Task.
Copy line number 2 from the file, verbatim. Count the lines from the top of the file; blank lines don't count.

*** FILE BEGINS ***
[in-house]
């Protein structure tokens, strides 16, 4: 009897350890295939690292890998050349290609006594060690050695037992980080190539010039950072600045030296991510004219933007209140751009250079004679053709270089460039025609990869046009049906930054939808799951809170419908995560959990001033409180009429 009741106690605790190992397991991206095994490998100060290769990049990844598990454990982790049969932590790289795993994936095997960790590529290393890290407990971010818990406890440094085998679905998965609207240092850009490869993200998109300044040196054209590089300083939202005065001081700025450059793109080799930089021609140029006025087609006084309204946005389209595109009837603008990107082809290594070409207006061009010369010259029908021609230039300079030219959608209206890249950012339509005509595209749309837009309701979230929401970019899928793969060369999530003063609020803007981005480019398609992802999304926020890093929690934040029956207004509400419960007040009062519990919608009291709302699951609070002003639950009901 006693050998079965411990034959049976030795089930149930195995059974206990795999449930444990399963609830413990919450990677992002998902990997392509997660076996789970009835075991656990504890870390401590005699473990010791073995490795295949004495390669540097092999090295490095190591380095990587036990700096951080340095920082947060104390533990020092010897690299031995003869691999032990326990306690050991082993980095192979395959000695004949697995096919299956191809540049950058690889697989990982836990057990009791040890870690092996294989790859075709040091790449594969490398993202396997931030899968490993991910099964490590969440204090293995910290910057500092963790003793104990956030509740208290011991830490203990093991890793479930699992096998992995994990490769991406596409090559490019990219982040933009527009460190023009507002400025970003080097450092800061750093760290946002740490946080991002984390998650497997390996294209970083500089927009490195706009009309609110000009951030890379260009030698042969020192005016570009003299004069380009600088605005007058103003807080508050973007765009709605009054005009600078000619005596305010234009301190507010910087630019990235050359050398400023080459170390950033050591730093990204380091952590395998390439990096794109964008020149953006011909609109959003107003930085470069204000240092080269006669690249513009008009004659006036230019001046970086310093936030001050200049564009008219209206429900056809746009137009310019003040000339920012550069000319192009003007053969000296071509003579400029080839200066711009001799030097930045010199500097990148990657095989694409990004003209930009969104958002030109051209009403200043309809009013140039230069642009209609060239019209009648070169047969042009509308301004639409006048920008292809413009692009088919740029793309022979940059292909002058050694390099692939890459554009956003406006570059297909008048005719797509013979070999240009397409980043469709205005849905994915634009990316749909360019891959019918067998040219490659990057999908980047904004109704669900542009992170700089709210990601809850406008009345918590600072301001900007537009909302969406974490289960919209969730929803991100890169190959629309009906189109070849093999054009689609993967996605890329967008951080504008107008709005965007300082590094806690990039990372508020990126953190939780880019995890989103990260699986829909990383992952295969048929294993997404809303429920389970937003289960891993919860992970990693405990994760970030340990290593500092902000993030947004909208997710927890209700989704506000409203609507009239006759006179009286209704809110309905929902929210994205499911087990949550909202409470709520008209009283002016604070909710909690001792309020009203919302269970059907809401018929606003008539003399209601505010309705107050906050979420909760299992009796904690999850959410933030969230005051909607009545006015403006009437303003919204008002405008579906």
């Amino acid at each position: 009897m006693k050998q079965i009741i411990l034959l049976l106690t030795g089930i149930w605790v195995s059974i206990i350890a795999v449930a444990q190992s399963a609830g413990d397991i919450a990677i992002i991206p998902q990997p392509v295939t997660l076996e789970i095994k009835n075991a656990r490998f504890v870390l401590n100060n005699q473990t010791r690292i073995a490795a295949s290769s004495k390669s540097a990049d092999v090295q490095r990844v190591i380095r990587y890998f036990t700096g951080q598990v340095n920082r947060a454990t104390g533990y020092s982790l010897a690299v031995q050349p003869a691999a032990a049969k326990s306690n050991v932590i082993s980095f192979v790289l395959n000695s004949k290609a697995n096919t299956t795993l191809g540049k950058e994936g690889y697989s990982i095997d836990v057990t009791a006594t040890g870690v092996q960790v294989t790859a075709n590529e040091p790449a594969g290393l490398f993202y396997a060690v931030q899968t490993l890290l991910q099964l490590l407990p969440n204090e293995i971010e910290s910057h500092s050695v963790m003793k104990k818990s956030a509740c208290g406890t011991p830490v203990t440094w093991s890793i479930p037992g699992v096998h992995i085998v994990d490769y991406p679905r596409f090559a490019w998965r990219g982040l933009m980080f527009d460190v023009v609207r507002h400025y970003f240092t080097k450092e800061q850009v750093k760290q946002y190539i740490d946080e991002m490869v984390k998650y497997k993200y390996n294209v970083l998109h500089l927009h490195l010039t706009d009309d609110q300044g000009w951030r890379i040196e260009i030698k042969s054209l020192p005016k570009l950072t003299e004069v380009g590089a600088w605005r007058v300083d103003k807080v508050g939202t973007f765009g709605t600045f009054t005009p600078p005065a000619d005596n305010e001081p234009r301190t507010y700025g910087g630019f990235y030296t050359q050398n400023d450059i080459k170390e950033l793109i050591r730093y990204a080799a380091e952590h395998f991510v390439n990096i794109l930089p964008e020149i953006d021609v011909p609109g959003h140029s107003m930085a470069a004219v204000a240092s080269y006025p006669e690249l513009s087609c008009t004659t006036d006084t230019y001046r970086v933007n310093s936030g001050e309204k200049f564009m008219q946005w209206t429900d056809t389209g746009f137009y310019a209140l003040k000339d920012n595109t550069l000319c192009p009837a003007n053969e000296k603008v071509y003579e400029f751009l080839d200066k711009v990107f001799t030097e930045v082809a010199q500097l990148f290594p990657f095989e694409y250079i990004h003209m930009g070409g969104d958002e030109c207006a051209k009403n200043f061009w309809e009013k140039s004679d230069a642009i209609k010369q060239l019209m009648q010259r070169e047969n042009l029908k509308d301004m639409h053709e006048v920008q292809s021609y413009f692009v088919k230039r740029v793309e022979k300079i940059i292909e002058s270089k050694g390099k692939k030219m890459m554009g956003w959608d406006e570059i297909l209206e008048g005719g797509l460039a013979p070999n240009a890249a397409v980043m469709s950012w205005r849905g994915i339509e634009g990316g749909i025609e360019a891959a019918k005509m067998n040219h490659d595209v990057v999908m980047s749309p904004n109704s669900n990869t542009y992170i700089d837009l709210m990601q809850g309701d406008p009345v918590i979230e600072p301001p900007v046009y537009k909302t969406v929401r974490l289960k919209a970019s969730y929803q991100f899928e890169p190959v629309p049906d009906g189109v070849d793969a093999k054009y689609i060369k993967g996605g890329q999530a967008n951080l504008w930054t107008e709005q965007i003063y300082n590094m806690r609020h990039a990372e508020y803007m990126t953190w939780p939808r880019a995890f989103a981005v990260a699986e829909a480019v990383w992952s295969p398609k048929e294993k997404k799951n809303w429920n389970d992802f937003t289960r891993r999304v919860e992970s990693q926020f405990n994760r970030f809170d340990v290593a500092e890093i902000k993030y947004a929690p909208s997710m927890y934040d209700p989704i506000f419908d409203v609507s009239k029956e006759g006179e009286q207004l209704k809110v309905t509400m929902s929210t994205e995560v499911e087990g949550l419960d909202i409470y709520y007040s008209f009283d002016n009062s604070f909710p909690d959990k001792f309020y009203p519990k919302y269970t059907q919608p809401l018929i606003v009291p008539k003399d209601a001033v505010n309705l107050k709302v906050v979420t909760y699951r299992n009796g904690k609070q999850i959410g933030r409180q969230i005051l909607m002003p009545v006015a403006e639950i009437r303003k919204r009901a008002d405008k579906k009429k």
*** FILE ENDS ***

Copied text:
């Protein structure tokens, strides 16, 4: 009897350890295939690292890998050349290609006594060690050695037992980080190539010039950072600045030296991510004219933007209140751009250079004679053709270089460039025609990869046009049906930054939808799951809170419908995560959990001033409180009429 009741106690605790190992397991991206095994490998100060290769990049990844598990454990982790049969932590790289795993994936095997960790590529290393890290407990971010818990406890440094085998679905998965609207240092850009490869993200998109300044040196054209590089300083939202005065001081700025450059793109080799930089021609140029006025087609006084309204946005389209595109009837603008990107082809290594070409207006061009010369010259029908021609230039300079030219959608209206890249950012339509005509595209749309837009309701979230929401970019899928793969060369999530003063609020803007981005480019398609992802999304926020890093929690934040029956207004509400419960007040009062519990919608009291709302699951609070002003639950009901 006693050998079965411990034959049976030795089930149930195995059974206990795999449930444990399963609830413990919450990677992002998902990997392509997660076996789970009835075991656990504890870390401590005699473990010791073995490795295949004495390669540097092999090295490095190591380095990587036990700096951080340095920082947060104390533990020092010897690299031995003869691999032990326990306690050991082993980095192979395959000695004949697995096919299956191809540049950058690889697989990982836990057990009791040890870690092996294989790859075709040091790449594969490398993202396997931030899968490993991910099964490590969440204090293995910290910057500092963790003793104990956030509740208290011991830490203990093991890793479930699992096998992995994990490769991406596409090559490019990219982040933009527009460190023009507002400025970003080097450092800061750093760290946002740490946080991002984390998650497997390996294209970083500089927009490195706009009309609110000009951030890379260009030698042969020192005016570009003299004069380009600088605005007058103003807080508050973007765009709605009054005009600078000619005596305010234009301190507010910087630019990235050359050398400023080459170390950033050591730093990204380091952590395998390439990096794109964008020149953006011909609109959003107003930085470069204000240092080269006669690249513009008009004659006036230019001046970086310093936030001050200049564009008219209206429900056809746009137009310019003040000339920012550069000319192009003007053969000296071509003579400029080839200066711009001799030097930045010199500097990148990657095989694409990004003209930009969104958002030109051209009403200043309809009013140039230069642009209609060239019209009648070169047969042009509308301004639409006048920008292809413009692009088919740029793309022979940059292909002058050694390099692939890459554009956003406006570059297909008048005719797509013979070999240009397409980043469709205005849905994915634009990316749909360019891959019918067998040219490659990057999908980047904004109704669900542009992170700089709210990601809850406008009345918590600072301001900007537009909302969406974490289960919209969730929803991100890169190959629309009906189109070849093999054009689609993967996605890329967008951080504008107008709005965007300082590094806690990039990372508020990126953190939780880019995890989103990260699986829909990383992952295969048929294993997404809303429920389970937003289960891993919860992970990693405990994760970030340990290593500092902000993030947004909208997710927890209700989704506000409203609507009239006759006179009286209704809110309905929902929210994205499911087990949550909202409470709520008209009283002016604070909710909690001792309020009203919302269970059907809401018929606003008539003399209601505010309705107050906050979420909760299992009796904690999850959410933030969230005051909607009545006015403006009437303003919204008002405008579906």